• Theresa May’s strategy unchanged despite Tory row over defeat – Theresa May is sticking to her Brexit strategy, despite her party rowing in the wake of her latest Commons defeat. MPs rejected a motion endorsing her approach by 303 to 258, with 66 Tory MPs abstaining, leading one minister to accuse Brexiteer rebels of “treachery”. Steve Baker, of the backbench European Research Group which led the rebellion, called it a “storm in a teacup”. The PM will return to Brussels “within days”, after her Brexit secretary met EU ambassadors in London on Friday. Steve Barclay will also travel for further talks with the EU’s chief negotiator Michel Barnier on Monday, with Parliament yet to back a deal ahead of the UK’s withdrawal from the bloc on 29 March. (BBC)


  • Scotland government demands lost EU funding be ‘replaced in full’ by Treasury after UK’s exit – The Scottish Government wants all lost EU funding currently received by Scotland to be “replaced in full” by the UK Treasury after Brexit. Representatives from both the Scottish and Welsh governments are due to meet with chief secretary to the Treasury Liz Truss in Cardiff on Friday. Ahead of the meeting, Scottish finance secretary Derek Mackay said he was “deeply concerned” about the lack of clarity over future budgets and wants assurances that Scotland would “not be financially worse off as a result of the EU exit”. Welsh finance minister Rebecca Evans has urged the UK government to provide more details on future funding arrangements and changes to public sector pensions. Mr Mackay said EU funding had supported major infrastructure projects, helped sustain rural communities and financed research for Scotland’s universities. (Independent)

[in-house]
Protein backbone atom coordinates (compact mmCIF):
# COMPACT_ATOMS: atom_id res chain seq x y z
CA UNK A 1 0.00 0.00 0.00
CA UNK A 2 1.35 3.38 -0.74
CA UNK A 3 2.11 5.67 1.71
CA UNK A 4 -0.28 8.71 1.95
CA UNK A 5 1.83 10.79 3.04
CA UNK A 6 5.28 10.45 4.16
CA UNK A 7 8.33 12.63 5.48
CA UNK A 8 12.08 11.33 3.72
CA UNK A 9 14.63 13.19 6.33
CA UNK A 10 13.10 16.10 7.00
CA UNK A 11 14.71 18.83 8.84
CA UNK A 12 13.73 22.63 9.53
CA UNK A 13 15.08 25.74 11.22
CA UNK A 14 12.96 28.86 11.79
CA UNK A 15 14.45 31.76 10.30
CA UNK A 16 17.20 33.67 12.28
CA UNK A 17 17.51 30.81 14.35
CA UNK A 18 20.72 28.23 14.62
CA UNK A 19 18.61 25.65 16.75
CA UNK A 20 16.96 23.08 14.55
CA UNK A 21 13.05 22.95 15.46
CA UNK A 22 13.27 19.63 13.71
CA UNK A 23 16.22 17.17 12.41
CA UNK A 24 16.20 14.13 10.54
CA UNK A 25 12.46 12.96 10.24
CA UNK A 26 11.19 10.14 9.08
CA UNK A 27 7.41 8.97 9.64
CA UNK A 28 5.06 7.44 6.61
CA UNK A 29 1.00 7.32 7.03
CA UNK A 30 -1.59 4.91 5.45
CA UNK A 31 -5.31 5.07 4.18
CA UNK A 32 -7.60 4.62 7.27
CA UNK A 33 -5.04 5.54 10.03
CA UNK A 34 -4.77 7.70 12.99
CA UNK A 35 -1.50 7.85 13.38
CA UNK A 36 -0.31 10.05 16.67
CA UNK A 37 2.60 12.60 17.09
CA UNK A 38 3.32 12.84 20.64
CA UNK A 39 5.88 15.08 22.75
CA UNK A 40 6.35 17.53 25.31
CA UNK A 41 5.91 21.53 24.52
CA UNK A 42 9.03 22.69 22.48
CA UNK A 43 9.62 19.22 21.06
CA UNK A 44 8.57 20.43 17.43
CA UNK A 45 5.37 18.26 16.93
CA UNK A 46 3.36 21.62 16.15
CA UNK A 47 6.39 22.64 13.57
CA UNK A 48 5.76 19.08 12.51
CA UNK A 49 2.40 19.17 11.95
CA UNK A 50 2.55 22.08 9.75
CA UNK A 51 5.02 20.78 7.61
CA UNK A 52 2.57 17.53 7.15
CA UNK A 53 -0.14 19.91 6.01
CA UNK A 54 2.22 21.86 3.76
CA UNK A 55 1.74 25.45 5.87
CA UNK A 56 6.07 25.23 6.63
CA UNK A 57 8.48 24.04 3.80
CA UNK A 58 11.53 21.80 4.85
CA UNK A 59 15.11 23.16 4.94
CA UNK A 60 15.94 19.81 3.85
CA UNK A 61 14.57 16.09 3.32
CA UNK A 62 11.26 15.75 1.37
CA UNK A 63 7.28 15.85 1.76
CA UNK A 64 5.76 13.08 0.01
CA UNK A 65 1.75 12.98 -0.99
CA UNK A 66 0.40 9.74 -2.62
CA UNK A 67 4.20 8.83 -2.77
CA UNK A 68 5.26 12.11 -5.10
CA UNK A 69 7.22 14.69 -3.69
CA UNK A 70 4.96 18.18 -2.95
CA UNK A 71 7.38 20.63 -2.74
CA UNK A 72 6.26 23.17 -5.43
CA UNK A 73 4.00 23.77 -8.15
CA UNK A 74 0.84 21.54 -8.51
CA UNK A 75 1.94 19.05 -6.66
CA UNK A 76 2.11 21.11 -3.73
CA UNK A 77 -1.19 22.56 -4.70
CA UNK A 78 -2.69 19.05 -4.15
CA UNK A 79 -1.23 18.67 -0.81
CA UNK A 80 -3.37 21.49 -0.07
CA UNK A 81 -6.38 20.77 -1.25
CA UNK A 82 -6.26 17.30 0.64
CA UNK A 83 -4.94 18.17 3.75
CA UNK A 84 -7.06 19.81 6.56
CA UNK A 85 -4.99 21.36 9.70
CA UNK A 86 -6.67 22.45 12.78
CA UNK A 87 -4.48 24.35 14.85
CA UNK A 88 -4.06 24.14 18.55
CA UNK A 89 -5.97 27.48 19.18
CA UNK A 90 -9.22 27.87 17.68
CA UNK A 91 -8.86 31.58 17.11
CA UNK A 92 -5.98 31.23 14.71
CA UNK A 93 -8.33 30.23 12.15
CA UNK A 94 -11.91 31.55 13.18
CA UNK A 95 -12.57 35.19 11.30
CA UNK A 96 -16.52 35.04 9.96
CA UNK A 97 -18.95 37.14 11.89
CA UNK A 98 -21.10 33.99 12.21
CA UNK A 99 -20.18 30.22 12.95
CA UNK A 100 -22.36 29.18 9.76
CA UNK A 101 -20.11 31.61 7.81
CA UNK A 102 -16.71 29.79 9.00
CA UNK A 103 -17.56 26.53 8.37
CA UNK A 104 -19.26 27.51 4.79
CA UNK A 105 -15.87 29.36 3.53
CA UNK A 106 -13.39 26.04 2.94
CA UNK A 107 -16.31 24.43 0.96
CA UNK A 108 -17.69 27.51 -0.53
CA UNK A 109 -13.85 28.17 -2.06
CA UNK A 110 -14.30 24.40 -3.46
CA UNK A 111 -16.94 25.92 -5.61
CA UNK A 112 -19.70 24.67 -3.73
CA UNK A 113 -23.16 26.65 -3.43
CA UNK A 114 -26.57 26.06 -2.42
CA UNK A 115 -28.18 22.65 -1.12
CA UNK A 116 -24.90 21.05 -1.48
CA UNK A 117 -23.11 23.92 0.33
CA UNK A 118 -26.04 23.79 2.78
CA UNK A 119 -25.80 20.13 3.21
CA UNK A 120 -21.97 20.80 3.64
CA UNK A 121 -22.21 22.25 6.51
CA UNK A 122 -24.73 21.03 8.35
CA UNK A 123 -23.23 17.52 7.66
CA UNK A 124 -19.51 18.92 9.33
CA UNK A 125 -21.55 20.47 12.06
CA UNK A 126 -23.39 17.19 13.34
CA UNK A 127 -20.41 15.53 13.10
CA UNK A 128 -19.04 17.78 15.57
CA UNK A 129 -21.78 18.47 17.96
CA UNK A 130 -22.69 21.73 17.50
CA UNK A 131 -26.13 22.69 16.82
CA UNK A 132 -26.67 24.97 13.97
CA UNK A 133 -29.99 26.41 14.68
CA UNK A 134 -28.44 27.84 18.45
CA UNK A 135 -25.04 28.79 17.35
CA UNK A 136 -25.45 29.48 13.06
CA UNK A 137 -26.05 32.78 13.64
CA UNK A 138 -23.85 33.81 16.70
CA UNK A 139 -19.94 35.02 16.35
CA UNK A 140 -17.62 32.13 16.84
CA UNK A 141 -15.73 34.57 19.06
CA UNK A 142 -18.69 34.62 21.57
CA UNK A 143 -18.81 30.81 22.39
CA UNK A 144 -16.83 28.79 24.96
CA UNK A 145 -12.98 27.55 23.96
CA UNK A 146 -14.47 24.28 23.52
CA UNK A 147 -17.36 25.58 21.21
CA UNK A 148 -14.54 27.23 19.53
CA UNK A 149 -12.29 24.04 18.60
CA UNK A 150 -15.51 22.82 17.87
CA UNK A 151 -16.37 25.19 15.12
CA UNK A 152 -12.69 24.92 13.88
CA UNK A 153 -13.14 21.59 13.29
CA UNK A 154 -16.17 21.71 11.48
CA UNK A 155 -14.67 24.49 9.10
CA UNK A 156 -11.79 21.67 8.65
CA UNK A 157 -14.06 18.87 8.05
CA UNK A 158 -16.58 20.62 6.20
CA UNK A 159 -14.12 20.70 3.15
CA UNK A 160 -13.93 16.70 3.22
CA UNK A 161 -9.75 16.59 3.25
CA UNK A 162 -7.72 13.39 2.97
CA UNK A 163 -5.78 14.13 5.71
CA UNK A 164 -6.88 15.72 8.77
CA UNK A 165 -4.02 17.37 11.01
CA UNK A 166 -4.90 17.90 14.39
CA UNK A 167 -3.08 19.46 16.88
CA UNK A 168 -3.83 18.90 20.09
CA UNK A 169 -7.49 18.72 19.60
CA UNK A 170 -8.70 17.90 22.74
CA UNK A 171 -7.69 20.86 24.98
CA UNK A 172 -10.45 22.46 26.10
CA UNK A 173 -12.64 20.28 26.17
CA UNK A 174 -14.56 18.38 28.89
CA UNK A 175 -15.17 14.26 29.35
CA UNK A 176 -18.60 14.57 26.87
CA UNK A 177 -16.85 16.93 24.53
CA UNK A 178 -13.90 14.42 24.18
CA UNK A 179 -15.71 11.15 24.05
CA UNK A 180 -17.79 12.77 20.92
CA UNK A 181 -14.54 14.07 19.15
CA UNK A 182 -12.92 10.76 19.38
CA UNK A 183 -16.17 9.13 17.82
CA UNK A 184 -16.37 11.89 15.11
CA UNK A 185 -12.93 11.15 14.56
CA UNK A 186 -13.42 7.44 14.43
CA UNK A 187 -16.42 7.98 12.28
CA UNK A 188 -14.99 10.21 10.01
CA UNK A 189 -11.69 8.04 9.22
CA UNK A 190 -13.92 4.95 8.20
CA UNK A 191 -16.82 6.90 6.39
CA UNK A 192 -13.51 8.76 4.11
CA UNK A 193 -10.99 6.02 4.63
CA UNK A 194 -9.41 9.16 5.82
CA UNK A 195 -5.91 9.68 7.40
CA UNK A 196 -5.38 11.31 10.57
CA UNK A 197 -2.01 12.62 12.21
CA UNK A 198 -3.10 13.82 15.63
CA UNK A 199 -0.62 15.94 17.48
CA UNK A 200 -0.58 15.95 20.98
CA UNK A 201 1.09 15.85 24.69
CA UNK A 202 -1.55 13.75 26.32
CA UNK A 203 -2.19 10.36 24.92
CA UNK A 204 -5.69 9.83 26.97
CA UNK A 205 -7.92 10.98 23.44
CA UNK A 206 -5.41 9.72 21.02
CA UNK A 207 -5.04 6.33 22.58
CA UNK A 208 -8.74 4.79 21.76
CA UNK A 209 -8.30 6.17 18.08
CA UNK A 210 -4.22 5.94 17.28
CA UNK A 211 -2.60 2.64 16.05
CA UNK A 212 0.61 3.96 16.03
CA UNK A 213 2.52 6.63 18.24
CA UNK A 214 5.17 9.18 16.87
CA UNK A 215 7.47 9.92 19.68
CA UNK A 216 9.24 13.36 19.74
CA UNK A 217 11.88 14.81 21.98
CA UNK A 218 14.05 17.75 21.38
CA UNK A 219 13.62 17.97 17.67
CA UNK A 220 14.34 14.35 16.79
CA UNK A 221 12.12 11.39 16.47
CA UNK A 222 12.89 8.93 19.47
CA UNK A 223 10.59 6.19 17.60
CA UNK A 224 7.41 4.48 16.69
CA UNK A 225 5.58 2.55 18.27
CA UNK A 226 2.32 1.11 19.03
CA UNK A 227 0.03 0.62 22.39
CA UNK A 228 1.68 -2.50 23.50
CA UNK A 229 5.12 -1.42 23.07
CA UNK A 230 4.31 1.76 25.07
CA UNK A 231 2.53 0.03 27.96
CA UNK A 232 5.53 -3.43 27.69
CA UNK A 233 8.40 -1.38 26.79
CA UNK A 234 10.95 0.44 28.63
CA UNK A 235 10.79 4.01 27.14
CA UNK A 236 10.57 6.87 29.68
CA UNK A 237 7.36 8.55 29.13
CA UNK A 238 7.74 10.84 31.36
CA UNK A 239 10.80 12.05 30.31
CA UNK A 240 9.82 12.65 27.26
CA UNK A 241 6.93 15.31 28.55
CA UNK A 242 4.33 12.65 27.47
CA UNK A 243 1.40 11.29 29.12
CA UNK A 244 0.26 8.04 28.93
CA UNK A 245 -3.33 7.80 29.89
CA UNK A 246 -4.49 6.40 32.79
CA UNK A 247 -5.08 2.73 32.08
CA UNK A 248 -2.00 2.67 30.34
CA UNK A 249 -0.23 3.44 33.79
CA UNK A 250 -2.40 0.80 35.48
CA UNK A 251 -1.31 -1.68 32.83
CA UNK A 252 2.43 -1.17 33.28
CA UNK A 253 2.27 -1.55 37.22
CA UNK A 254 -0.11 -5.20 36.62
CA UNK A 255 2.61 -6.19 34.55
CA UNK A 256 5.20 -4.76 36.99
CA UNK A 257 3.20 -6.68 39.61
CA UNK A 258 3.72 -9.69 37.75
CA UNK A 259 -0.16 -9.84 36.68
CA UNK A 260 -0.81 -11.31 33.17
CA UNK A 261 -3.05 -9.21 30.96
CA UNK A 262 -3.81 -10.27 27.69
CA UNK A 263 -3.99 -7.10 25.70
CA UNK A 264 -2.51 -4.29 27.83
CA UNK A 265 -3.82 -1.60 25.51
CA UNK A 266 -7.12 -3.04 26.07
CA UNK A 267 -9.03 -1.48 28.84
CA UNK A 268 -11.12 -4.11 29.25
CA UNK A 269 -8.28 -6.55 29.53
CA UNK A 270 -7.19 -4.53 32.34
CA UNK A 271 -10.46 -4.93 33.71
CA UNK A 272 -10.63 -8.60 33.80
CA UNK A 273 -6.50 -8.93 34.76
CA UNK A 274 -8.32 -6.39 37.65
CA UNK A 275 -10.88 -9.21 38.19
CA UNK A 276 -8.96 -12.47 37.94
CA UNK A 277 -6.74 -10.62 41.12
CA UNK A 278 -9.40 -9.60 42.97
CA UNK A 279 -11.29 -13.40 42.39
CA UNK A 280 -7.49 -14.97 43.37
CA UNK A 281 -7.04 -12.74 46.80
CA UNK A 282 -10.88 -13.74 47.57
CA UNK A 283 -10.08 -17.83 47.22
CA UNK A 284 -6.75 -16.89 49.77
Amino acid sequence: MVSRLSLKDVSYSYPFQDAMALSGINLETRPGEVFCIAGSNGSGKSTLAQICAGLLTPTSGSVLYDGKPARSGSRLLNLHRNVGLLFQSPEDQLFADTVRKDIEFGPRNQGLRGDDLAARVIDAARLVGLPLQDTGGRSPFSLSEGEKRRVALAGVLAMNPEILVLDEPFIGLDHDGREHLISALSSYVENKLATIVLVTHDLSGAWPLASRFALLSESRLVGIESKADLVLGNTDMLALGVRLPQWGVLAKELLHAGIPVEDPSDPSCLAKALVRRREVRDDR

• EU-Irish solidarity ‘will not diminish’, says Varadkar – Anyone believing the EU’s solidarity with Ireland may diminish is in for a “nasty surprise”, the Taoiseach (Irish prime minister) has said. Leo Varadkar made the comments during the All-Island Civic Dialogue conference in Dublin Castle. The event aims to discuss the implications of the UK’s vote to leave the European Union on 29 March. Mr Vardkar added: “Ireland’s concerns have become the European Union’s concerns”. On Friday, the Taoiseach said Ireland had received “remarkable solidarity” from the EU since the UK voted to leave. “Despite many attempts to bilateralise issues, or to divide the 27, the solidarity has been strong and resolute, and those who believe it will break at the last moment are in for a nasty surprise,” he added. (BBC)


  • Conservatives squabble over no-deal Brexit after May’s defeat – Conservative party’s divisions deepened following Theresa May’s latest parliamentary defeat. Andrea Leadsom, leader of the House of Commons, said the government “absolutely” would not rule out a no-deal scenario, hours after Alistair Burt, minister of state at the Foreign Office, tweeted “we are not leaving without a deal”. “The government does not want no-deal, but it is there because that is the legal default position, and any competent government must prepare for all eventualities,” Mrs Leadsom told the BBC. The Conservatives are divided over a no-deal scenario that the party’s Europhile wing regards as disastrous but which Eurosceptic Tories see as preferable to remaining within Brussels’ orbit. Mrs Leadsom acknowledged that some ministers could resign if Mrs May refused to delay Britain’s scheduled March 29 exit to prevent a no-deal outcome. “Resignations from government do happen,” she said. (FT)